Judie Brown
Reproduction . . . and we don't mean chickens
By Judie Brown
November 14, 2008

I have always been fascinated by the manner in which our opponents couch their arguments. This is particularly true in the "field" of reproductive health, which is a fairly new area of medical specialty and is fully supported and encouraged by every anti-life scientist known to man.

Just before this past election, a small group led by Alta Charo http://transcripts.cnn.com/TRANSCRIPTS/0212/28/cst.12.html and guided by the philosophy of the now-deceased Dr. Allan Rosenfield, wrote the following in a commentary for the New England Journal of Medicine, http://content.nejm.org/cgi/content/short/359/18/1869?rss=1&query=current on the subject of how a new administration might deal with this all-important specialty:

    Reproductive health policy has been mired in debates over abortion and sexuality, leaving unresolved a cluster of reproductive health problems. For a country of such wealth and technical prowess, the United States has long fared poorly in this key public health domain. The litany of grave public health problems is as familiar as it is long: elevated rates of pregnancy-associated deaths, infant deaths, low-birth-weight newborns and preterm births, adolescent pregnancies, sexually transmitted infections, and unintended pregnancies. Some of these rates have actually increased in recent years, and all are far higher than those in other developed countries. Moreover, these problems are concentrated among disadvantaged groups, and the disparities have persisted or worsened in the past three decades.

This introductory paragraph sets the tone for a screed aimed at disqualifying those who believe in personhood from entering into a professional-level debate on the value of the human person versus the mechanized practice of sexual relations without consequences. Note the use of terms such as "key public health domain" and "grave public health problems." Of course, they go on to make wild claims about the need to give attention to a host of questions, each of which is supposedly best addressed by increased federal funding of the sex-without-consequences agenda.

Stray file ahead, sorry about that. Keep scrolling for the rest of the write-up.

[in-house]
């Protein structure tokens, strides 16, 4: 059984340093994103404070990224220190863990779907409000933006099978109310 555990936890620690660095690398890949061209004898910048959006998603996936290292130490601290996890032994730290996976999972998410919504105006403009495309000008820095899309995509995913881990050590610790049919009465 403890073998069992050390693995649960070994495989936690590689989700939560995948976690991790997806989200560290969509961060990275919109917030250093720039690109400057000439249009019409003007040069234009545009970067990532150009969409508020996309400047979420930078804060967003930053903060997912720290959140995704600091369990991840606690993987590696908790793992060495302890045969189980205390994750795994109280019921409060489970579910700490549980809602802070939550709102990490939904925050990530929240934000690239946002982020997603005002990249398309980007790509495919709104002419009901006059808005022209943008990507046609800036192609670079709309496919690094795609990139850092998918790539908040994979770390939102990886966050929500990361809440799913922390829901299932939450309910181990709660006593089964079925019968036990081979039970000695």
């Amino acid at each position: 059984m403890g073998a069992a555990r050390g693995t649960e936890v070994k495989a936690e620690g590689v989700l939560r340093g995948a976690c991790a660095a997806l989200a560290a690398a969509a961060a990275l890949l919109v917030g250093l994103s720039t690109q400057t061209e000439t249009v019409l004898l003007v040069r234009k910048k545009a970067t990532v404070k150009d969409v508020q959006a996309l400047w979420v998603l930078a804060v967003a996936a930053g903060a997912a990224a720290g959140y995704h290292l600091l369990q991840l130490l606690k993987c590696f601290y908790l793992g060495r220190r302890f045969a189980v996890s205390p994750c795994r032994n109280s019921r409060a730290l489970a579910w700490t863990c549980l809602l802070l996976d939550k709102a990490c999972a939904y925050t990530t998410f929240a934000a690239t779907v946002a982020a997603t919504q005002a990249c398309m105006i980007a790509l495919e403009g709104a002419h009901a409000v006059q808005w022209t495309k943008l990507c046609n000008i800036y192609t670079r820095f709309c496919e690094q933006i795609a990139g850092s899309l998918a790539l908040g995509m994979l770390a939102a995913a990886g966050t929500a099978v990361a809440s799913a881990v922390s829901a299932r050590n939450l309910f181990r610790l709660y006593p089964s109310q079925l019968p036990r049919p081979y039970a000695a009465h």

Rosenfield and Charo have a long history of anti-life activity. It was the late Dr. Rosenfield http://www.plannedparenthood.org/issues-action/other/allan-rosenfield-md-22615.htm whose efforts inspired such leading abortion and birth control advocates as Frances Kissling, of Catholics for a Free Choice, and Sharon Camp, CEO of the Alan Guttmacher Institute, to remember him fondly for the contributions he made in the reproductive health arena. Some say that Rosenfield paved the way for the current push to indoctrinate young women, in particular, with information that equates sexual well-being with "accurate information," such as denying the clinical fact that many forms of contraception can actually cause abortion by interfering with implantation. Camp said this about Rosenfield: http://www.rhrealitycheck.org/blog/2008/10/13/leading-voices-reproductive-health-honor-dr-allan-rosenfields-life-and-legacy

    Allan Rosenfield was a giant in our field and his death feels almost like the end of an era. He led in so many ways on so many issues. He was the only person ever to chair the boards of both Planned Parenthood and the Guttmacher Institute. There will never be another like him.